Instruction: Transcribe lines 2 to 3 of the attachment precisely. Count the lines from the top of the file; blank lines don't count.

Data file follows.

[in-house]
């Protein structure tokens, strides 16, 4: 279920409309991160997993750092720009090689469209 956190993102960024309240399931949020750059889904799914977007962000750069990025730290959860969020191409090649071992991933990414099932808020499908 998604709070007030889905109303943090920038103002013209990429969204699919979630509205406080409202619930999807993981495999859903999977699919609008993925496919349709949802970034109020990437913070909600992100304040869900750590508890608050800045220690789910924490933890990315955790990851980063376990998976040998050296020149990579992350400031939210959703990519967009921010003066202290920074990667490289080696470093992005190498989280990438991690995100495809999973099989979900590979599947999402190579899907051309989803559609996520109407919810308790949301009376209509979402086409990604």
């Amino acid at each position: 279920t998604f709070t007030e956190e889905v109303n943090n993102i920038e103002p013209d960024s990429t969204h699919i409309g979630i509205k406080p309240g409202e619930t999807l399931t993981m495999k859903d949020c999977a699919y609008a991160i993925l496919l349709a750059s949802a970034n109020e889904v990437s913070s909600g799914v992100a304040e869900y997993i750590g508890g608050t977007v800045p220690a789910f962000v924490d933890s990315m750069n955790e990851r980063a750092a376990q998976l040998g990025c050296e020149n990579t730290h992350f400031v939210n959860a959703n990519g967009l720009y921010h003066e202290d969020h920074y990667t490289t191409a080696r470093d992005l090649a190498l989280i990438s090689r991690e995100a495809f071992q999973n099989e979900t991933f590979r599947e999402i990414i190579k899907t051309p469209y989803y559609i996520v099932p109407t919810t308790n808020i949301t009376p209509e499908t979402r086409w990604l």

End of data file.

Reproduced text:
């Protein structure tokens, strides 16, 4: 279920409309991160997993750092720009090689469209 956190993102960024309240399931949020750059889904799914977007962000750069990025730290959860969020191409090649071992991933990414099932808020499908 998604709070007030889905109303943090920038103002013209990429969204699919979630509205406080409202619930999807993981495999859903999977699919609008993925496919349709949802970034109020990437913070909600992100304040869900750590508890608050800045220690789910924490933890990315955790990851980063376990998976040998050296020149990579992350400031939210959703990519967009921010003066202290920074990667490289080696470093992005190498989280990438991690995100495809999973099989979900590979599947999402190579899907051309989803559609996520109407919810308790949301009376209509979402086409990604």
């Amino acid at each position: 279920t998604f709070t007030e956190e889905v109303n943090n993102i920038e103002p013209d960024s990429t969204h699919i409309g979630i509205k406080p309240g409202e619930t999807l399931t993981m495999k859903d949020c999977a699919y609008a991160i993925l496919l349709a750059s949802a970034n109020e889904v990437s913070s909600g799914v992100a304040e869900y997993i750590g508890g608050t977007v800045p220690a789910f962000v924490d933890s990315m750069n955790e990851r980063a750092a376990q998976l040998g990025c050296e020149n990579t730290h992350f400031v939210n959860a959703n990519g967009l720009y921010h003066e202290d969020h920074y990667t490289t191409a080696r470093d992005l090649a190498l989280i990438s090689r991690e995100a495809f071992q999973n099989e979900t991933f590979r599947e999402i990414i190579k899907t051309p469209y989803y559609i996520v099932p109407t919810t308790n808020i949301t009376p209509e499908t979402r086409w990604l």